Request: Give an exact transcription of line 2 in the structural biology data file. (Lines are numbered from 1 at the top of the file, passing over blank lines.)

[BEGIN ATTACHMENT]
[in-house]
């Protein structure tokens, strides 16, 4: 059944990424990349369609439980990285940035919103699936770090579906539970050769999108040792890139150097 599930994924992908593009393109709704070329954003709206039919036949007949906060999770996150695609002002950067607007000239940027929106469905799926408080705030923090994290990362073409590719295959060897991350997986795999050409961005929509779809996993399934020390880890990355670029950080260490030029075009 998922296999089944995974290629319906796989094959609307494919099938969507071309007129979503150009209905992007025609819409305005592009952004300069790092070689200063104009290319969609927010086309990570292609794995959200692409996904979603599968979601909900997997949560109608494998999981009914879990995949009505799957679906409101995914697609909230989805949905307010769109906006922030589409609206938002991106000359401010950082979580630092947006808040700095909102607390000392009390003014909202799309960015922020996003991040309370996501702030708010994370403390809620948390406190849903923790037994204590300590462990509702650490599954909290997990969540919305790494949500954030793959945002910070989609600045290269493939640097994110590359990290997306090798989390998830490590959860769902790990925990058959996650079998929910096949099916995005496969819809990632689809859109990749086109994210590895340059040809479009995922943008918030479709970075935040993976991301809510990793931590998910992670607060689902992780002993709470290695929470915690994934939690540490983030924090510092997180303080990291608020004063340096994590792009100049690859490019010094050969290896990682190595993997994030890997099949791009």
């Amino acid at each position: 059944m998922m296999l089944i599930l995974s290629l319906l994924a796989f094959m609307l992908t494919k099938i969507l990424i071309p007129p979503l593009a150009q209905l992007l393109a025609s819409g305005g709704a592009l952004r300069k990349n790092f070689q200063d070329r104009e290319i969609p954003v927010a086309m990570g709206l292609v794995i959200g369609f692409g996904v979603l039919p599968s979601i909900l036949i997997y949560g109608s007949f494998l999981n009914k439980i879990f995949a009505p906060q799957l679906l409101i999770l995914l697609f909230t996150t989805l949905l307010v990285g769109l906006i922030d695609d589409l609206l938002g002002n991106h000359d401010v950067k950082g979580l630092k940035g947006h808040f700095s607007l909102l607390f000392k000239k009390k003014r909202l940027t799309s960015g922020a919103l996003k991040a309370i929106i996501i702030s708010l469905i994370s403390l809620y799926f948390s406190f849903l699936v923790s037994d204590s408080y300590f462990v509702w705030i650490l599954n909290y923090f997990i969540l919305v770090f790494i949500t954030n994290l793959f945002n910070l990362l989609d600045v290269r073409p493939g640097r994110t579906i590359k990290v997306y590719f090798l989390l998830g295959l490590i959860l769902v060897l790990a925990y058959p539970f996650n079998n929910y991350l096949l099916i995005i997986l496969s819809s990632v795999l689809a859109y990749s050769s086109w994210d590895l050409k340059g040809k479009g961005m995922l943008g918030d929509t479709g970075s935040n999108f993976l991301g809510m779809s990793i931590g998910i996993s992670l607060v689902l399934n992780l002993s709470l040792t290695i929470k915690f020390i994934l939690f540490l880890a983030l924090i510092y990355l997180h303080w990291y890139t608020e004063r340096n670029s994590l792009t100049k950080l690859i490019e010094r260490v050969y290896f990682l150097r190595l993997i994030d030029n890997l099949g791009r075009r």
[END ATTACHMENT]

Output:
């Protein structure tokens, strides 16, 4: 059944990424990349369609439980990285940035919103699936770090579906539970050769999108040792890139150097 599930994924992908593009393109709704070329954003709206039919036949007949906060999770996150695609002002950067607007000239940027929106469905799926408080705030923090994290990362073409590719295959060897991350997986795999050409961005929509779809996993399934020390880890990355670029950080260490030029075009 998922296999089944995974290629319906796989094959609307494919099938969507071309007129979503150009209905992007025609819409305005592009952004300069790092070689200063104009290319969609927010086309990570292609794995959200692409996904979603599968979601909900997997949560109608494998999981009914879990995949009505799957679906409101995914697609909230989805949905307010769109906006922030589409609206938002991106000359401010950082979580630092947006808040700095909102607390000392009390003014909202799309960015922020996003991040309370996501702030708010994370403390809620948390406190849903923790037994204590300590462990509702650490599954909290997990969540919305790494949500954030793959945002910070989609600045290269493939640097994110590359990290997306090798989390998830490590959860769902790990925990058959996650079998929910096949099916995005496969819809990632689809859109990749086109994210590895340059040809479009995922943008918030479709970075935040993976991301809510990793931590998910992670607060689902992780002993709470290695929470915690994934939690540490983030924090510092997180303080990291608020004063340096994590792009100049690859490019010094050969290896990682190595993997994030890997099949791009």